The U.S. job market outlook looks good for graduating seniors, former chairman of the White House Council of Economic Advisers R. Glenn Hubbard said Monday.
Hubbard spoke to students and faculty at the Storer Auditorium about his opinions on the U.S. and global economic structure and outlook.
The Columbia business school professor said the constant growth in consumer spending and large-scale business investment has been the force behind steady growth of occupational demand.
Hubbard’s positive outlook on the U.S. economy, growing at a rate of three to three-and-a-half percent, is what leads him to believe there will be an inviting job market for graduating seniors.
He said that since the large equity price declines, the technology bubble bursting and the tragedy on Sept. 11, 2001, have not sunk the U.S. because of the nature of the system.
“What it tells us that there is something amazingly resilient in the American economy,” Hubbard said. “That, I will argue, is also figured in the global economy, and that resilience is the story of economics.”
He partially attributed this resiliency to the attention paid to public policy by the Federal Reserve and the tax policies installed by President George W. Bush, whom he worked for.
The U.S. economy’s distinct fundamental change in the way it grew stood out in Hubbard’s mind as the major contributing factor in stabilizing the economy.
“What changed is a dramatic increase in productivity growth,” he said.
Hubbard said that in 2001, when President Bush asked him about the long-term growth prospects of the American economy, he predicted that the U.S. could grow about two tenths of a percentage point faster a year for a very long period of time.
He said that no one at the conference meeting, including the president, could rationalize his estimate.
“I can tell by looking around that big table that people thought I needed to get out more often,” he said. “What I meant was that every 10 years there will be $1,000 dollars extra for every man woman and child in the country. After I said that, you could hear a pin drop.”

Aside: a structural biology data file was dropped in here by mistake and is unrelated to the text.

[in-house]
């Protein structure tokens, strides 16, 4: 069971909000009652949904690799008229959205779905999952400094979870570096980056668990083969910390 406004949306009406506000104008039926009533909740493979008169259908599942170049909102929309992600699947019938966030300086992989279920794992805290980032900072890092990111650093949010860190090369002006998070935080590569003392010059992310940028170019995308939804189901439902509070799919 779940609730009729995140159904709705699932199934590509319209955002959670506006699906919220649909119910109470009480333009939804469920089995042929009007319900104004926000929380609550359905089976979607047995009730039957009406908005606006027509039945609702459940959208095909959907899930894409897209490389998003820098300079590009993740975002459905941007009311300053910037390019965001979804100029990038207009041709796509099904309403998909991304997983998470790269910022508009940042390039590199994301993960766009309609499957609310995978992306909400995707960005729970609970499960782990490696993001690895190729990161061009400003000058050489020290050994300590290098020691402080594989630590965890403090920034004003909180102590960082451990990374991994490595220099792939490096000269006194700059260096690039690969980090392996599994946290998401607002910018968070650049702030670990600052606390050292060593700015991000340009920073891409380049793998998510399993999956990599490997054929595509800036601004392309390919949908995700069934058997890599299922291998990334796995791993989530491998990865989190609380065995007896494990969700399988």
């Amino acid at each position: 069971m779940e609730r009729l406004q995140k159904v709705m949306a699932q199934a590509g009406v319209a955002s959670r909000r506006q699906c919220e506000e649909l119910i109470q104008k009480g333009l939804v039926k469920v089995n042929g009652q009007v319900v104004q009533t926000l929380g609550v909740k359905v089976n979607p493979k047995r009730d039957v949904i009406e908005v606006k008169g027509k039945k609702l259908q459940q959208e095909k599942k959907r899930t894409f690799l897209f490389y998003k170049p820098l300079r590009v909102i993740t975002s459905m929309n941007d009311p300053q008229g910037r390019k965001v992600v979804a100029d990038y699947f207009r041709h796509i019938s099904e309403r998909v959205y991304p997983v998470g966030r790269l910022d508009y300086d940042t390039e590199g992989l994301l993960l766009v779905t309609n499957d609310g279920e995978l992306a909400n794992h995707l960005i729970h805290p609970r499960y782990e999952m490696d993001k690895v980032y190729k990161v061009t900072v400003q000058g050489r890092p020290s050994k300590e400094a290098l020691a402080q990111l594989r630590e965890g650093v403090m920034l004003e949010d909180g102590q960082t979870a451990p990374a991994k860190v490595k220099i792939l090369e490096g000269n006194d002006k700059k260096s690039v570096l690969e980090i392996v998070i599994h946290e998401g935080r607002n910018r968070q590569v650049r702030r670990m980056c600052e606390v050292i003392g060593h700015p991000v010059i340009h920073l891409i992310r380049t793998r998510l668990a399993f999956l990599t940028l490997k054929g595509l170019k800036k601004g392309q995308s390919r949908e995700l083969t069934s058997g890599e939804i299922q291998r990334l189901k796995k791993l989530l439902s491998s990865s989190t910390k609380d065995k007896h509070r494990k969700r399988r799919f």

Hubbard acknowledged that although technology has played a fairly significant role in the increase in productivity growth, it is not the sole reason for the growth. He cited that this is largely an American phenomenon.
“Our trading partners, who are highly, if not more connected to the latest technology than the U.S., have not experienced the increase of productivity that the United States has witnessed,” he said.
Hubbard said that the U.S. had an infrastructural advantage with a unique set of institutions in place to efficiently manage many of the growing pains that technological growth creates.
“The way our capital markets work, the way our labor markets work, the structure of regulation and taxation in the United States has enabled a response to technology that is like nothing else we have seen all over the world,” he said.
The issue of corporate governance was of great concern to Hubbard, who felt that the corporate scandals that transpired at the dawn of this decade were “truly alarming.”
“The market economy, and our ability to sustain the market economy depends upon the faith of the average person in the system,” Hubbard said. “I think that it is terrible when some business leaders break down that system, and they deserved to be punished.”
Larry Nolan can be contacted at firstname.lastname@example.org.